Pennsylvania Dutch - Pennsylvania Germans

The immigrants who arrived in Pennsylvania starting in the early 1700's from Germanic lands were called Pennsylvania Dutch and the term has continued to be used through the centuries. In actuality, these people are not from the Netherlands but from the lands which would eventually become the German Empire in 1871. “Pennsylvania Germans” is a more accurate description.

Large numbers of immigrants left their homes in the Palatinate region of the southern Rhineland to escape religious persecution and migrated to the British Colonies in America. A majority settled in Pennsylvania at the invitation of William Penn.

At the time all Germanic languages were called Dutch or Deutch in English colonies. The immigrants from the Palatinate region spoke “high dutch”. References to “high dutch” can be found as early as 1743 when the “High Dutch Pennsylvania Journal” was published, as well as in numerous wills and deeds where notations were included “written in high dutch” or “signed in high dutch.” It was the name of the language spoken by this group of immigrants that led to the colonists referring to them as Pennsylvania Dutch.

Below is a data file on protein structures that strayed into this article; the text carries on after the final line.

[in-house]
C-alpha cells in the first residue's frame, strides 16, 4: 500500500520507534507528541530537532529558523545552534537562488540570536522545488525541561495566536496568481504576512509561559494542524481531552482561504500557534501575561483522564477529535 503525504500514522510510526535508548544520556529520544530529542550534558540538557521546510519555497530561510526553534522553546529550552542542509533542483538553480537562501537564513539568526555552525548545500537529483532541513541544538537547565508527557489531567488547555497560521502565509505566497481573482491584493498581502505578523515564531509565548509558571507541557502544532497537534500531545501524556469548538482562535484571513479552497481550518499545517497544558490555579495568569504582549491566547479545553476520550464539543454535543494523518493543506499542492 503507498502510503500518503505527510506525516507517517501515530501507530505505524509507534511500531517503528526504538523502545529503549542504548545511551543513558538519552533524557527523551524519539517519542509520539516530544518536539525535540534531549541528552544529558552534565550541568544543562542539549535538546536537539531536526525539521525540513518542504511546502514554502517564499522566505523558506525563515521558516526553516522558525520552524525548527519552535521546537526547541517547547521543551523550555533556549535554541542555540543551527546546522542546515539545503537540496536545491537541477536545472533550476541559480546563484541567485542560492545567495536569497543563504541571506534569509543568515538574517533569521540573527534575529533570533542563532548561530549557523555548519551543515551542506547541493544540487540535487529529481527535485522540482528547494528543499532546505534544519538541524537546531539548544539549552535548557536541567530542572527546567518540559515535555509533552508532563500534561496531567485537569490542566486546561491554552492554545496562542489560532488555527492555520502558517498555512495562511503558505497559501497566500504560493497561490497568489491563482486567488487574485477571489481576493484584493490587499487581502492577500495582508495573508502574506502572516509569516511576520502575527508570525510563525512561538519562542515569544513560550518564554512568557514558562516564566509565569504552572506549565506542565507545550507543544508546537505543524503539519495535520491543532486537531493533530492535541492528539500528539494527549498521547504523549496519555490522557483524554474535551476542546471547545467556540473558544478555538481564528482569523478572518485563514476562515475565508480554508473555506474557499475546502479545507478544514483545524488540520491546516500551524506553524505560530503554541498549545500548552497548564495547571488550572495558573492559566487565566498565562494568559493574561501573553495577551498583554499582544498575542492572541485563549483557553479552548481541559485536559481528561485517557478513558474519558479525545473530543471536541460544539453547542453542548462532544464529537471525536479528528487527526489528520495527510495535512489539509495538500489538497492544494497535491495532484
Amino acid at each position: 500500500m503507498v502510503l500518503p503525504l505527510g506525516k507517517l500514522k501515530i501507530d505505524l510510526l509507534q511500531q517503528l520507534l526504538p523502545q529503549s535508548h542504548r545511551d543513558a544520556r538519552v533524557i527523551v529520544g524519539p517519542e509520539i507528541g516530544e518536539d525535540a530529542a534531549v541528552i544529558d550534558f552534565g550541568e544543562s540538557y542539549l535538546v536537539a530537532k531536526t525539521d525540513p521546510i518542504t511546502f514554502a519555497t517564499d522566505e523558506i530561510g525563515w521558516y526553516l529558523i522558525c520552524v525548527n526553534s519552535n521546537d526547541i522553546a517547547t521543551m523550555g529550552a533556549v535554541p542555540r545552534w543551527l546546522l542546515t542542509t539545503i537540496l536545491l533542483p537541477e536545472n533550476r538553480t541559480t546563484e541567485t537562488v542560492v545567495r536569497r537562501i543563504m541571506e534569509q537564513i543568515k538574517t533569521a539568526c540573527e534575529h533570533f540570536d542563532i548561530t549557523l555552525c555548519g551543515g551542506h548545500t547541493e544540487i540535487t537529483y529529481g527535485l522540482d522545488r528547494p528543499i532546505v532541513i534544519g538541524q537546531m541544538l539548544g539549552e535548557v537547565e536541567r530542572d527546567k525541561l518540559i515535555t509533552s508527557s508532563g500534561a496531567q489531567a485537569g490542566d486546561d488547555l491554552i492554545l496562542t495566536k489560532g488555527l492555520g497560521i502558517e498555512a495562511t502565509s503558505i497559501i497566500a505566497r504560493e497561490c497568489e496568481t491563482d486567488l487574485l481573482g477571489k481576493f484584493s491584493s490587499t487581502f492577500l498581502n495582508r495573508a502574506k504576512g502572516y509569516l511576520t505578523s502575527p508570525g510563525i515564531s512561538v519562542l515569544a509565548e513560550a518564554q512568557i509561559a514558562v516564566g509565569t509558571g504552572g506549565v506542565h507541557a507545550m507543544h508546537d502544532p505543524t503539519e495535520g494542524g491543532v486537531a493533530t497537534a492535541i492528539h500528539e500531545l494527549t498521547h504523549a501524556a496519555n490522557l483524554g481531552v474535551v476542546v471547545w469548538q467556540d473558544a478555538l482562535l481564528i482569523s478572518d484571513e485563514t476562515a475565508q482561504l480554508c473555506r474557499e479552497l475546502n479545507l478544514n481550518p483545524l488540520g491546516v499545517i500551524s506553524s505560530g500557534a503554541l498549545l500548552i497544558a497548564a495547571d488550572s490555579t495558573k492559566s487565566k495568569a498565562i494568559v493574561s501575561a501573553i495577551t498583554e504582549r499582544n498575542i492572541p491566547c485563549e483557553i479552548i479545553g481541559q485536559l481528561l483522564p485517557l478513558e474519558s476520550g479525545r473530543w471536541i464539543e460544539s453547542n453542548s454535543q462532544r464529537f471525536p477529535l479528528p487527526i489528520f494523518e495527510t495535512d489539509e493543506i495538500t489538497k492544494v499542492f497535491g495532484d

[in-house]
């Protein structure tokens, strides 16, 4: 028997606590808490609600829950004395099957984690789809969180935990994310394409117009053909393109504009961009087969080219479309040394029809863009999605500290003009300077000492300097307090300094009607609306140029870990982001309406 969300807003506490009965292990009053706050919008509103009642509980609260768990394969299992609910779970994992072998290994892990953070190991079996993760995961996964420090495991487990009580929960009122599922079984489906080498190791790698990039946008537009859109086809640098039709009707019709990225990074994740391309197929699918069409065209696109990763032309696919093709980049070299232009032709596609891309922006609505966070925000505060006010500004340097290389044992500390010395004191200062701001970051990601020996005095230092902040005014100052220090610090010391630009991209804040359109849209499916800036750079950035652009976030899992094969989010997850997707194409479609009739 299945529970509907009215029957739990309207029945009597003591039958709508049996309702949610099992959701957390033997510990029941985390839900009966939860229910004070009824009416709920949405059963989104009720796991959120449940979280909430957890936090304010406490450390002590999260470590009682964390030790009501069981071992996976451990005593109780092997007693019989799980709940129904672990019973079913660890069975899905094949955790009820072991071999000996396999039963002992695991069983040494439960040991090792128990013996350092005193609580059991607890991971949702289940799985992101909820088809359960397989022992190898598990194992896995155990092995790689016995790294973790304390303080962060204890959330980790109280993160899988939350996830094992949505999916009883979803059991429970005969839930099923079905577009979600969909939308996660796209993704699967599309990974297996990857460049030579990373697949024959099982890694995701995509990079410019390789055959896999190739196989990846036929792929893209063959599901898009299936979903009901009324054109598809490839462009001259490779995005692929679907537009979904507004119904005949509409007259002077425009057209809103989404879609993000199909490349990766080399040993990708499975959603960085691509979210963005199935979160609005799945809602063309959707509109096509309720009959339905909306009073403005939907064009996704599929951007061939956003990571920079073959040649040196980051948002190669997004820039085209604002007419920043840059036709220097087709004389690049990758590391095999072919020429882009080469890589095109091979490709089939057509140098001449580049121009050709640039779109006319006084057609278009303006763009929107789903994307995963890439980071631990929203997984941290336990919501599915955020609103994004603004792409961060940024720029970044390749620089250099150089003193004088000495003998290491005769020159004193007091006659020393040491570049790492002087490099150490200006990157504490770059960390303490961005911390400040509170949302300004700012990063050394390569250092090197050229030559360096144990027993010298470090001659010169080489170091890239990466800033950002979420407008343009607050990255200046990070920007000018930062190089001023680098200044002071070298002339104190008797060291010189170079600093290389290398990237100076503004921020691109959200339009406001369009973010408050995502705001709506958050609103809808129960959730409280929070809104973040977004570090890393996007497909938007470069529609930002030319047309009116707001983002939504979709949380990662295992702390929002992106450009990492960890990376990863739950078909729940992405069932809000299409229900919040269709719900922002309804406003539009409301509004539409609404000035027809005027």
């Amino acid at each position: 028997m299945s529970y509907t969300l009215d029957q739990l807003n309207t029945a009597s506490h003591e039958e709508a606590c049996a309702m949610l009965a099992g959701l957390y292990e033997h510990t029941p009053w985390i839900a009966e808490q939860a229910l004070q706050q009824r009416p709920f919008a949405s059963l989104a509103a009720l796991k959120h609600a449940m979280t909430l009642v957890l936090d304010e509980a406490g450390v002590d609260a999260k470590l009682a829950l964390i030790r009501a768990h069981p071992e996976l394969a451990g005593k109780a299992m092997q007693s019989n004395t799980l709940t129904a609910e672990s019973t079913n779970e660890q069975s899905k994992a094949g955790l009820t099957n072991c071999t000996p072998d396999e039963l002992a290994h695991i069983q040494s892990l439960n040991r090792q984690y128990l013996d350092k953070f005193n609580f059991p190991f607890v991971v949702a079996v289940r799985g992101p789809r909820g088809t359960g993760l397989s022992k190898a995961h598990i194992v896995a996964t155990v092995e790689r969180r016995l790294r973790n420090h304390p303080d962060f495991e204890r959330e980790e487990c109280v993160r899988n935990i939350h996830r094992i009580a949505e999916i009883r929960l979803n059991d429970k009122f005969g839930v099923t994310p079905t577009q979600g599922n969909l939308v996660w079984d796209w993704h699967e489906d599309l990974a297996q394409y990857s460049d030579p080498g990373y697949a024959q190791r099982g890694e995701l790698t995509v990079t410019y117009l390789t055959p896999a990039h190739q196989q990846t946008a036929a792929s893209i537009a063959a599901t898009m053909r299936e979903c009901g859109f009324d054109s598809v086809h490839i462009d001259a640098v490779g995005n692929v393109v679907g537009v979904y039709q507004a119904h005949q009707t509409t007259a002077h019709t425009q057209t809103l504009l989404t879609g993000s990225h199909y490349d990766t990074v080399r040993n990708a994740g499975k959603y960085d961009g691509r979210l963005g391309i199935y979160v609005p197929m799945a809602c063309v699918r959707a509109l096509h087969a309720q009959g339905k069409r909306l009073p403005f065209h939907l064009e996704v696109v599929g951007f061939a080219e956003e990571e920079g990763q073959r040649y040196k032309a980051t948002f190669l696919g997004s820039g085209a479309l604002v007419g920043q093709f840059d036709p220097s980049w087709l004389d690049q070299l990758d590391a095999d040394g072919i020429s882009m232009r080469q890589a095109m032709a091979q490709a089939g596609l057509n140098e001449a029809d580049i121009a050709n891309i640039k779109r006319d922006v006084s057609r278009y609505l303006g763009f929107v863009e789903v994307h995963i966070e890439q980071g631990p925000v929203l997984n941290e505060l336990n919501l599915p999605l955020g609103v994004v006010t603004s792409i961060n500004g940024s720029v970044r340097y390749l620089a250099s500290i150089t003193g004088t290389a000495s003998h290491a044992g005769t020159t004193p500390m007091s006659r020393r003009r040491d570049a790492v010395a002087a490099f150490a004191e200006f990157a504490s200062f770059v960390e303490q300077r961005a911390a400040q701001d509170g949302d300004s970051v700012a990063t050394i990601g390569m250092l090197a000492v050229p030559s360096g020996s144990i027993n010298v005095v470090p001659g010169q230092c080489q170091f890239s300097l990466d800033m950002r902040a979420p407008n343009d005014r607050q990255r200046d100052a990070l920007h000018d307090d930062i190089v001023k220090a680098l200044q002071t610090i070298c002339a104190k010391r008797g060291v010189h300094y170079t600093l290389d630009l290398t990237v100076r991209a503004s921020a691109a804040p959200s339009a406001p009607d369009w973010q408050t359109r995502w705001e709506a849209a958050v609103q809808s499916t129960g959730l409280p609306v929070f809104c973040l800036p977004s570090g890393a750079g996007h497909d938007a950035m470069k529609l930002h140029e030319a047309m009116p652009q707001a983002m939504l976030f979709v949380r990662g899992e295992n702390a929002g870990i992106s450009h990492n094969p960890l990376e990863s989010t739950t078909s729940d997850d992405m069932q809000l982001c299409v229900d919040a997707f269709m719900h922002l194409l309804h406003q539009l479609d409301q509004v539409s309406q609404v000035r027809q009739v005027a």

Pennsylvania Dutch genealogy research